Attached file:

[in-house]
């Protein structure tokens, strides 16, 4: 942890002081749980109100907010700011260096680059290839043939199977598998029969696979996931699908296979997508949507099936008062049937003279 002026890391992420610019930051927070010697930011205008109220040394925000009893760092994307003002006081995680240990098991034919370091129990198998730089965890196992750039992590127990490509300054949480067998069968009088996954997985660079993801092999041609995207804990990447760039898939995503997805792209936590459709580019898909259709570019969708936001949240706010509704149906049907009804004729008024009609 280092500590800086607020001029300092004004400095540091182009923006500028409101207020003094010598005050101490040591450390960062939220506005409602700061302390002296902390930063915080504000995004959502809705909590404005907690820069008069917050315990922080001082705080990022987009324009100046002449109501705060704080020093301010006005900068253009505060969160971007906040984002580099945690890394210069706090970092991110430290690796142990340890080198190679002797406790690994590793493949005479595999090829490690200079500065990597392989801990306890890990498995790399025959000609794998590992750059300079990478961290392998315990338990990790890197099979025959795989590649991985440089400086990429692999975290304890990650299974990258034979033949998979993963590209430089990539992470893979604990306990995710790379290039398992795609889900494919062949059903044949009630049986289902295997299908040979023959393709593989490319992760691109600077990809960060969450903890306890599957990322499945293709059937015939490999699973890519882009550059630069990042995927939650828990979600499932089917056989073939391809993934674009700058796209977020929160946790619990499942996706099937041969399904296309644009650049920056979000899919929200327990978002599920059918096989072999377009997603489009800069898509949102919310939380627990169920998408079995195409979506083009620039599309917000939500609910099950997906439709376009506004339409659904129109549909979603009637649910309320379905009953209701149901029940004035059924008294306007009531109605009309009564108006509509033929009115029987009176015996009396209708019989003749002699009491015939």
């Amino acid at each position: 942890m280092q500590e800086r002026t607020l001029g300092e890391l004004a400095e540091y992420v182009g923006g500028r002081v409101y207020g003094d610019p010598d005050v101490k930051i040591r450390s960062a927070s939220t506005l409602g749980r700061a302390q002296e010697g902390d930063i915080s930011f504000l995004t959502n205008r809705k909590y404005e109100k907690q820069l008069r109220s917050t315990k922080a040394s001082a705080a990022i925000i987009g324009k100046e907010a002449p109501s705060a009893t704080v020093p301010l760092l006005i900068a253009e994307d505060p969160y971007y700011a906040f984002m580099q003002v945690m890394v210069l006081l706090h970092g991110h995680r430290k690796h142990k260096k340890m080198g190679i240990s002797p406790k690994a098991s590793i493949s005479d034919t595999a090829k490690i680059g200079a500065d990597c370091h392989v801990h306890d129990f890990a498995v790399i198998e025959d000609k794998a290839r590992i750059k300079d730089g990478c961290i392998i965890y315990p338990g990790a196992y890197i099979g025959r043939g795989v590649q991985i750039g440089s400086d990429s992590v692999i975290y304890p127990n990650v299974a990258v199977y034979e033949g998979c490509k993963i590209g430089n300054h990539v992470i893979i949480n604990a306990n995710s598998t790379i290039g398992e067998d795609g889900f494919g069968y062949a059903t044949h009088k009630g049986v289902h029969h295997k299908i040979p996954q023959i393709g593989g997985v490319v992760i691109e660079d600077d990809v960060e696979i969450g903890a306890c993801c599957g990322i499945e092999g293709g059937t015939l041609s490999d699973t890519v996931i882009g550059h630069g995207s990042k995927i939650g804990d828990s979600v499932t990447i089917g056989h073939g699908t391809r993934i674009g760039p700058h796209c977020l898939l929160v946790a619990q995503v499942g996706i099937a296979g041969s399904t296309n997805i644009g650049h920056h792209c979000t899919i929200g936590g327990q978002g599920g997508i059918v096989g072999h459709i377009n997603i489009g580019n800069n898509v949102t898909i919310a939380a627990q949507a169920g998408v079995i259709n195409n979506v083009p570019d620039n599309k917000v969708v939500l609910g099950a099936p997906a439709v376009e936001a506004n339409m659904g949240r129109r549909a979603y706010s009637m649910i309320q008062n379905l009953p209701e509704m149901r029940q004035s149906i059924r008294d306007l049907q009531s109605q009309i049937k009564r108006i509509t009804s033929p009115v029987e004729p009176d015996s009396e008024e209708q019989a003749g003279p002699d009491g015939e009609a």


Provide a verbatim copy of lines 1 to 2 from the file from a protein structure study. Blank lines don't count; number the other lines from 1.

[in-house]
């Protein structure tokens, strides 16, 4: 942890002081749980109100907010700011260096680059290839043939199977598998029969696979996931699908296979997508949507099936008062049937003279 002026890391992420610019930051927070010697930011205008109220040394925000009893760092994307003002006081995680240990098991034919370091129990198998730089965890196992750039992590127990490509300054949480067998069968009088996954997985660079993801092999041609995207804990990447760039898939995503997805792209936590459709580019898909259709570019969708936001949240706010509704149906049907009804004729008024009609 280092500590800086607020001029300092004004400095540091182009923006500028409101207020003094010598005050101490040591450390960062939220506005409602700061302390002296902390930063915080504000995004959502809705909590404005907690820069008069917050315990922080001082705080990022987009324009100046002449109501705060704080020093301010006005900068253009505060969160971007906040984002580099945690890394210069706090970092991110430290690796142990340890080198190679002797406790690994590793493949005479595999090829490690200079500065990597392989801990306890890990498995790399025959000609794998590992750059300079990478961290392998315990338990990790890197099979025959795989590649991985440089400086990429692999975290304890990650299974990258034979033949998979993963590209430089990539992470893979604990306990995710790379290039398992795609889900494919062949059903044949009630049986289902295997299908040979023959393709593989490319992760691109600077990809960060969450903890306890599957990322499945293709059937015939490999699973890519882009550059630069990042995927939650828990979600499932089917056989073939391809993934674009700058796209977020929160946790619990499942996706099937041969399904296309644009650049920056979000899919929200327990978002599920059918096989072999377009997603489009800069898509949102919310939380627990169920998408079995195409979506083009620039599309917000939500609910099950997906439709376009506004339409659904129109549909979603009637649910309320379905009953209701149901029940004035059924008294306007009531109605009309009564108006509509033929009115029987009176015996009396209708019989003749002699009491015939």